Created Fri, 29 Jul 2016 01:00:38 +0000 by lpereira
Fri, 29 Jul 2016 01:00:38 +0000
Hello I'm facing a strange problem. I'm using a dp32 board (windows 10 x64 and arduino IDE 1.6.10) and after several weeks running OK, the serial port (USB chipkit driver) stop working, with the message "USB device not recognized" (yes I know that is common, but...). I tried everything possible (uninstall and reinstall the drivers, update the FTDI drivers, make a clean installations after deleting every drivers files and registry keys, etc...). The board still not working. Sometimes I can have the board working for a few minutes and the problem appears again. I sought for a solution in all known forums without find anything that covers this case. I'm an advanced user in hardware / software and honestly, I'm suspecting that perhaps I have an hardware fault. Someone can give me some indication about this problem? Many thanks in advance.
Fri, 29 Jul 2016 04:00:37 +0000
The chipKIT DP32 board does not use FTDI drivers - it uses the chipKIT USB (STK500) drivers. You can see more information on these drivers (and a download link if you need it) here :[url]http://chipkit.net/wiki/index.php?title=ChipKIT_Drivers[/url]
I'm suspecting the same thing you are - a hardware problem - because of the intermittent nature of your problem.
If you put the board into bootloader mode, and leave it there, is it OK? Or does it still show the same driver problems?
Fri, 29 Jul 2016 09:52:55 +0000
Actually in Windows 10 you don't need any drivers at all anyway - CDC/ACM is built in now (at long long last) and it should just work without installing anything.
One side effect of using CDC/ACM like the DP32 and the Lenny etc is that it relies on the main chip functioning all the time in order to process USB data. And that puts a certain amount of onus on you to ensure that your sketch doesn't lock up the system. It is perfectly possible that some kind of buffer overflow or something similar in your code could kill the USB data space and cause the USB system to crash.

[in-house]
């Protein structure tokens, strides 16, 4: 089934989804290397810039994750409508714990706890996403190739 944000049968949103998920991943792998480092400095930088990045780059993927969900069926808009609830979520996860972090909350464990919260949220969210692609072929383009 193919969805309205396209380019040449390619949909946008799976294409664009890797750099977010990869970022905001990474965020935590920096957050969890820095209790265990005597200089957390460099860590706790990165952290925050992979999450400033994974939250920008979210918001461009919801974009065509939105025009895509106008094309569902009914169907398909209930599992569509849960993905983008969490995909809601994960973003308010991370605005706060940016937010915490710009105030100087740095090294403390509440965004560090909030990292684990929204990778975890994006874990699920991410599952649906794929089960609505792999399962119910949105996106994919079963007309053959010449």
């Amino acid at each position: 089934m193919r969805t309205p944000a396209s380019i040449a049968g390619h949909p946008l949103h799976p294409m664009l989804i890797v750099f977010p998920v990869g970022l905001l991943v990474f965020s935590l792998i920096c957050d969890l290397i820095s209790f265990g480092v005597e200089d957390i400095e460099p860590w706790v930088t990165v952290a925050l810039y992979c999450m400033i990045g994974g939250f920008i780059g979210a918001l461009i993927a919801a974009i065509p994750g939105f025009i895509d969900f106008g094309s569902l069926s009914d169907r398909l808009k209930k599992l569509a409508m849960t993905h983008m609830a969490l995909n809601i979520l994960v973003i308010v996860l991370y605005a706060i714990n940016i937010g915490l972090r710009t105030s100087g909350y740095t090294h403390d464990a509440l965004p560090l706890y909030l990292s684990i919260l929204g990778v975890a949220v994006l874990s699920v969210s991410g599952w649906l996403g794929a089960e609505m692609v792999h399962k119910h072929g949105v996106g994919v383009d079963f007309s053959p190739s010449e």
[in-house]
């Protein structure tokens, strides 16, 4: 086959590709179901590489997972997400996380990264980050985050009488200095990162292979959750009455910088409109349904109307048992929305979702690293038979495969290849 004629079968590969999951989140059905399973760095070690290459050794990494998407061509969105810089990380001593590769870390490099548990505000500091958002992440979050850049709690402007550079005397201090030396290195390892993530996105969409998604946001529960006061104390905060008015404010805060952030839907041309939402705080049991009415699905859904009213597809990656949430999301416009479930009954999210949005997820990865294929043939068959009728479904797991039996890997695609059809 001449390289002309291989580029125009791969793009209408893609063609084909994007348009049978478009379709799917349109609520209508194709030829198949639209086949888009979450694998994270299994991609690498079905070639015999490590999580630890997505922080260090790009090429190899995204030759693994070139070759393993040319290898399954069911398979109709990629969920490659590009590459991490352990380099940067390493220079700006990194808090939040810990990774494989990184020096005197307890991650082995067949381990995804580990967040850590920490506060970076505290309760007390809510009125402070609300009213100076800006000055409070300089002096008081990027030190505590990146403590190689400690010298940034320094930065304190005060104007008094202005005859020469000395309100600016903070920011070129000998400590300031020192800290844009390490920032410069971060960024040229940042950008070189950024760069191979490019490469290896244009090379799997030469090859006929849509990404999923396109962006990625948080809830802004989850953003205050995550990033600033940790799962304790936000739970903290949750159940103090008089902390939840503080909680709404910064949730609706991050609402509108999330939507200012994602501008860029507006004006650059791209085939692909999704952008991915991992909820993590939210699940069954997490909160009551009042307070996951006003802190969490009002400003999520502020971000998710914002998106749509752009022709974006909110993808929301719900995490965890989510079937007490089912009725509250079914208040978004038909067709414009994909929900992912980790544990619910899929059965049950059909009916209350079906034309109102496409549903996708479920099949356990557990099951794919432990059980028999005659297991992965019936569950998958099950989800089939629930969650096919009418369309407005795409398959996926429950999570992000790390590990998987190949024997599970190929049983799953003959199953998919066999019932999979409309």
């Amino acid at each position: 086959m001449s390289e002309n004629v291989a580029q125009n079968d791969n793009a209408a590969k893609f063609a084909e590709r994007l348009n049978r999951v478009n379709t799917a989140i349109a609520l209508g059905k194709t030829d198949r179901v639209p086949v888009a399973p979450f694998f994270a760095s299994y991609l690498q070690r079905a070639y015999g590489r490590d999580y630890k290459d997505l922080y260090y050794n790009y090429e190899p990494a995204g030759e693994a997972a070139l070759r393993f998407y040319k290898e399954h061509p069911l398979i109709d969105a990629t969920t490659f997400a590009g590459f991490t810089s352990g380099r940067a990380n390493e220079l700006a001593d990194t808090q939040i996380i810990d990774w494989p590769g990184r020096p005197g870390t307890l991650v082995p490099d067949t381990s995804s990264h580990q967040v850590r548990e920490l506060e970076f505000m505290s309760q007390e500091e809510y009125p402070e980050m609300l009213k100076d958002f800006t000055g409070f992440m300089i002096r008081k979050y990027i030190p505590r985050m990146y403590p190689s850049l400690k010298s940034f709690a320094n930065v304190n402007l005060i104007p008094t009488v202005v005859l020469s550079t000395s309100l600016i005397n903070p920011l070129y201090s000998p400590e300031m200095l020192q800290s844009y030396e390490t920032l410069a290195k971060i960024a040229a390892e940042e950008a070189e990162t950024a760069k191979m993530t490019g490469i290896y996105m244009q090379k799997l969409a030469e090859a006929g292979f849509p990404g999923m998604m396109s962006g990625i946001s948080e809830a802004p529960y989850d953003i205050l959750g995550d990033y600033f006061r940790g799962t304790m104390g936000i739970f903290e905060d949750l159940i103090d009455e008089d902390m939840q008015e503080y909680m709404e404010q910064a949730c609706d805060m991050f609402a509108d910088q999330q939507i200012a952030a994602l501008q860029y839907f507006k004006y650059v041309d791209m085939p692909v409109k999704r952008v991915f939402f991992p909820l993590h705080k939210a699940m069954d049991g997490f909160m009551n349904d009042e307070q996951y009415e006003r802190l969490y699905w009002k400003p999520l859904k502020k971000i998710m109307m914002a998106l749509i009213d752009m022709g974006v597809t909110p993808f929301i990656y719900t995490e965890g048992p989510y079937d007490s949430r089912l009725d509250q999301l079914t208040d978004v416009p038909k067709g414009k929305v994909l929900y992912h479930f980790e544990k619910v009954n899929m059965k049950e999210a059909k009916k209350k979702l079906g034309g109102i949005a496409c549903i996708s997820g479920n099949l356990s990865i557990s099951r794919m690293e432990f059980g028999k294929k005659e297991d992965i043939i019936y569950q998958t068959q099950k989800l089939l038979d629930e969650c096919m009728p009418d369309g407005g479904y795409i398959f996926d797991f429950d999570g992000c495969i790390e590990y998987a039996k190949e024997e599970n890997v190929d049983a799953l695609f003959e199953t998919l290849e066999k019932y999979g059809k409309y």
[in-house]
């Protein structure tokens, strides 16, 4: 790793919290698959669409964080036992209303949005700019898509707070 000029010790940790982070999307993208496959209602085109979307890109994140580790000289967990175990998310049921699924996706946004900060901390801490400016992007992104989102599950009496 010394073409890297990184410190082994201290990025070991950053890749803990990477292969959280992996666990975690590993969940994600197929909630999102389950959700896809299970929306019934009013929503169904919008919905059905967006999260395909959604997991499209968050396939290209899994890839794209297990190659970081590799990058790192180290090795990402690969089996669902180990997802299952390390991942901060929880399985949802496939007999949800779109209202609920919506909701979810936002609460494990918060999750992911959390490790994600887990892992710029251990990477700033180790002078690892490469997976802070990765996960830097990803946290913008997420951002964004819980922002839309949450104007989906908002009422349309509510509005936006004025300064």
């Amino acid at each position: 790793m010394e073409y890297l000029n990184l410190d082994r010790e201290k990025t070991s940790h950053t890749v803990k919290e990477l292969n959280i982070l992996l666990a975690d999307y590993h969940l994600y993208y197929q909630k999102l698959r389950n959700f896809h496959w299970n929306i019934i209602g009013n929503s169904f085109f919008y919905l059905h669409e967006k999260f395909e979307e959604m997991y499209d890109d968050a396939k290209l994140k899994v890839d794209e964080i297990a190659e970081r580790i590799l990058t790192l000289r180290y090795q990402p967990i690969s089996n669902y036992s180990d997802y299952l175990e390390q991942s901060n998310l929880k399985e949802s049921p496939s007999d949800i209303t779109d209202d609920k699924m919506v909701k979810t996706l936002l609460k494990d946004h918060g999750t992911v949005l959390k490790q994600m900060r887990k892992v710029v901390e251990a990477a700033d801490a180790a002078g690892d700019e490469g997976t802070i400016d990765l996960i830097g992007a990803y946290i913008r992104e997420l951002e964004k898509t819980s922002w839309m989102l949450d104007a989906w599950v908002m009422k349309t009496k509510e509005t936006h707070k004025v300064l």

Also, if you aren't actively using the USB CDC/ACM connection ("Serial.begin(...)") it won't create one, and so the board will be invisible to your computer.
If the board is seen by the computer when it programming mode but not when it's in normal run mode then the problem must lie in the sketch or libraries loaded on the board. If the board is still not visible even when in programming mode then it is possible that you have a hardware problem - maybe you have managed to break the main chip with static electricity or something (it happens).
Fri, 29 Jul 2016 12:36:01 +0000
Hi Thanks (for both) for our opinions. Effectively I know that the chipKIT USB uses the STK500 drivers (I just tried the FTDI to see if any virtual COM was recognized...). Actually I reinstall the STK500 drivers but majenko is right, the drivers are "part" of win10. Today, in a simple try, I connect the board again, and, surprising, everything appears to be OK (!). I successfully programmed (just once) the pic32mx, without problems. I don't make any intensive work (several programming cycles) but I will do that later. And, once again, majenko is right, I need to be careful to do not corrupt USB data space. My sketch needs a lot of ram (approx. 15Kb), a little more than 50% of total predicted (!), I don't discard the possibility of some corruption due to a spurious overflow not accounted when the variables are declared. I will check that. The only library that I'm using is the serial to communicate with two peripheral chips and even at 115200 Kbps I never facing problems with some "native arduinos" (mega, due, m0 and 101) but I really prefer the pic32. In other hand, when the problem appears, is precisely trying to put the board in programming mode. I can't do anything after such crash, the board becomes unusable until some days...(maybe desktop on/off cycle?) and I use ever (for debug purposes) the serial.begin() for IDE serial monitor. Well, I will try again. And will I try to see if effectively a faulty hardware is responsible (for instance I will try in others computers). I'm using microcontrollers since several years (pic, atmel and different programming environments like arduino IDE, microC, mplab) and I never "burn" one device. But we know that this occurs very easily.. Once again, thank you. As soon I have news, I shared them.